Was “Episode I” worth the wait? No. Was “The Phantom Menace” nice to see? Maybe. Would I watch the “first” Star Wars movie again? Sure. A fan of the prequel, I was not. You might make the argument that I was too old in my mid-20s to see what Lucas had served up, but I’d tell you that Sithy dialogue is Sithy dialogue no matter your age.
When LEGO began producing Star Wars sets for the fan base, I didn’t go out of my way to swoop up anything outside of the original Trilogy. Still, when it came time to populate my own Amazon wish list, I gave in and added a few Prequel items I thought would be worthwhile – if only to torture certain characters.
My girlfriend and I did have fun putting the Droid Invasion set together:
We now have more than enough Battle Droids in our library, though I’d hardly consider them minifigs (by my own definition). These things are near impossible to keep free-standing or fastened! If you wanted to grow your own Droid battalion, this set would be a good place to start; you can get plenty of Battle Droids for the price.
When “Raiders of the Lost Ark” was first released, I was still in grade school. I remember sitting in the back seat of my mother’s old (yes, even old by that day’s standards) Volkswagen Rabbit and being told that while she and Dad would be seeing the new movie in theaters, my brothers and I would not. I guess there were scenes which might have frightened us – like when Toht’s face melts away and Belloq explodes when they open the Ark. Yeah, that was kinda spooky.
I do believe I was given permission to watch Raiders when it ran on television (under adult supervision, of course). Certainly, I had seen the first Indiana Jones movie before the second one (“Temple of Doom”) came out of Hollywood. A group of boys from school and I went to see it together with my mom acting as chaperone. Can’t say I was all that impressed with the Indy sequel, though. There were certainly a few exciting parts – like the white-knuckle mine cart chase – but I wouldn’t say that it’d be my type of adventure movie. The corresponding MAD Magazine parody (“Inbanana Jones”) was funny, though.
Then, there was “The Last Crusade.” I wound up seeing this in theaters a few times, actually – it was easily my favorite of the three Indiana Jones movies that had been produced to that point. I enjoyed the score, the characters, the plot, and the mythology. It was a bit depressing to think that this would be the last time I’d know anything of Indiana Jones on screen.
I did catch a good part of the Young Indiana Jones Chronicles when it ran on television (but don’t remember seeing every episode in the series). To me, Harrison Ford was Indiana Jones – young or old. And older he certainly is in “Kingdom of the Crystal Skull.”
Ancient astronaut theories continue to tickle the imagination – and though the Skull plot would seem far fetched for some, I was one of the few who liked it. The Indiana Jones characters seem to live in a parallel universe, anyway – their history unfolds much like ours, but who can say whether or not this piece of their history is closer to our truth? The Nazca Lines exist, the Mitchell-Hedges skull exists, and we certainly did nuclear testing in the southwest.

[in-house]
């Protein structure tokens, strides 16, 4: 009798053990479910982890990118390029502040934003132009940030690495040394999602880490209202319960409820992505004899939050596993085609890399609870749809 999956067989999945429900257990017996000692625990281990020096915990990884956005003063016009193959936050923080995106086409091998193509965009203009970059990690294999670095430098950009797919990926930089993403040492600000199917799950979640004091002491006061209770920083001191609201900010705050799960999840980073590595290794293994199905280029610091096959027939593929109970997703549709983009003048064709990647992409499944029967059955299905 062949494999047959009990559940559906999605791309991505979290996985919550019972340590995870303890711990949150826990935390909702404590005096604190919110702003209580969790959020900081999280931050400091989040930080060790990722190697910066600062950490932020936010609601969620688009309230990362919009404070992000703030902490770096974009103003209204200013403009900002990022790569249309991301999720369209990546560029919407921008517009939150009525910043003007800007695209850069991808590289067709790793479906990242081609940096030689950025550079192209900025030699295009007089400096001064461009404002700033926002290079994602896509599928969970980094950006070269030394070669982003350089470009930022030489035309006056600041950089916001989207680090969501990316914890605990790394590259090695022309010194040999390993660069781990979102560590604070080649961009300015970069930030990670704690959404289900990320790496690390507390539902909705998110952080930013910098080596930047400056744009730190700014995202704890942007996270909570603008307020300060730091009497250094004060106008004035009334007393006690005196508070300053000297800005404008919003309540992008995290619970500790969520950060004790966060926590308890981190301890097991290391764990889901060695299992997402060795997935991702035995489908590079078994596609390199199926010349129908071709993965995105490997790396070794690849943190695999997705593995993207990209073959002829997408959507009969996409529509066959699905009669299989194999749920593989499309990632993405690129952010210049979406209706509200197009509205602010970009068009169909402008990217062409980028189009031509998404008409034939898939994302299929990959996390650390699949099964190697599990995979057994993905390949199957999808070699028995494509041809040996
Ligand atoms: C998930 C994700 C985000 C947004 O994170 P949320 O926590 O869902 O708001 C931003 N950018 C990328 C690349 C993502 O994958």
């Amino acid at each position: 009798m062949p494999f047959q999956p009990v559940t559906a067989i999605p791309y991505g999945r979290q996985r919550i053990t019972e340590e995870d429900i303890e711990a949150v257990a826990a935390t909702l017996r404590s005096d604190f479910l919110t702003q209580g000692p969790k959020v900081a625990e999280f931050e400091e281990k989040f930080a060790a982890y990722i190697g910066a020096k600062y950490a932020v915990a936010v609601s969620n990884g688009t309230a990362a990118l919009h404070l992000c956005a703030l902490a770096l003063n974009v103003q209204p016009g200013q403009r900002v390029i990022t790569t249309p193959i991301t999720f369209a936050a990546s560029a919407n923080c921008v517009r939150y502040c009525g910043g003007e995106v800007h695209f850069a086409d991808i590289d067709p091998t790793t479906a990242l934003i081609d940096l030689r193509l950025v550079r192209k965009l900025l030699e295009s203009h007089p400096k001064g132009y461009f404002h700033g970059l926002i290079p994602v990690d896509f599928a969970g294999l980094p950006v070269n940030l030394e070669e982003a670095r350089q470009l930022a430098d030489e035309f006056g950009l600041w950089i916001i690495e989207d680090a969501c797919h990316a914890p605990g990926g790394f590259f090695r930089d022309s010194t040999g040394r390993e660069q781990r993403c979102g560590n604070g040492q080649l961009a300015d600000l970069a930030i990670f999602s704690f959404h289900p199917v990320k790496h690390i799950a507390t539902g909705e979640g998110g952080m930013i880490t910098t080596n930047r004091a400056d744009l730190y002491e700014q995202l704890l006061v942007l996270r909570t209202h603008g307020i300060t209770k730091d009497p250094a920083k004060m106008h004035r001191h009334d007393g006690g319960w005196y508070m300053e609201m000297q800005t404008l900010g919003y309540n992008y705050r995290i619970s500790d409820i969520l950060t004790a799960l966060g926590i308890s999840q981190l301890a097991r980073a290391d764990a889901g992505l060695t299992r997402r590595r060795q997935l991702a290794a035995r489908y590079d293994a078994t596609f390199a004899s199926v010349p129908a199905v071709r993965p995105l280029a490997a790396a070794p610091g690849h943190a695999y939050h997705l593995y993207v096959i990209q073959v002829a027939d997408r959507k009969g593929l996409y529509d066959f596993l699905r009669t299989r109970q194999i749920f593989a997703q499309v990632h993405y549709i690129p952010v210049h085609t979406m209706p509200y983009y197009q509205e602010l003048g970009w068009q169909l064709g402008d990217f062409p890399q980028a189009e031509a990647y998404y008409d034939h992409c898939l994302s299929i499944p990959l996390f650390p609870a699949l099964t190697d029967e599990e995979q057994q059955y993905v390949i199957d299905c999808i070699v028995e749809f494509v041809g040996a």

Well, let’s hope that LEGO exists in Indiana Jones’s universe, too (even if his own brick likeness does not):
Thanks for taking a small bite out of my Amazon wish list! Later, I happened to receive a rather stark (no gun, no whip) Indiana Jones, Mutt, and an Irina Spalko minifig – though recording a separate video for them seemed to be a bit odd after I did this one.
At least I can say I’ve held a crystal skull… made of plastic!
While I have certainly known about LEGO for a number of years, I can’t say that most of my adult life was spent with bricks. It wasn’t until the social network FriendFeed came about that I started to become interested in LEGO as a post-pubescent. There, some people were regularly sharing MOC (My Own Creation) images, minifigure dioramas, and the like. I re-shared, and the rest is history.
I learned about Brickcon, the Pacific Northwest’s Premiere LEGO Convention & Conference, last year – and when Dan Sabath reached out to me, I was compelled to sign up and spend a day with other Adult Fans of LEGO down at Seattle Center in a large room filled with buys and builds. I didn’t know any names, I didn’t know any faces, I just knew that I wasn’t alone.
This year, Dan was helping registered attendees sign-in by the front door. We chatted for a minute or so, then my girlfriend and I passed through the gates and into a crowd of what must have been thousands. We were about to dive in when I could hear Dan shouting from behind. He forgot to tell me that one person recognized him from YouTube earlier – from the video we shot at the beginning of last year’s public event: What is Brickcon. The video did its job!
So, what about this year’s Brickcon festivities? I was just as enchanted – seeing so many new projects up close. There were so many people snapping still photos, but I thought it would be much nicer to record the experiences in video, instead. We used a digital camera that has amazing image quality (but horrible autofocus). That said, here’s 17 minutes of footage from Brickcon 2011:
If you ever have a chance to go, you should. It should remain quite affordable – and it’s family friendly, so you’re welcome to bring the kids along. Even if you have absolutely no interest in this part of our world, you’ll certainly be enchanted by what these Master Builders have constructed.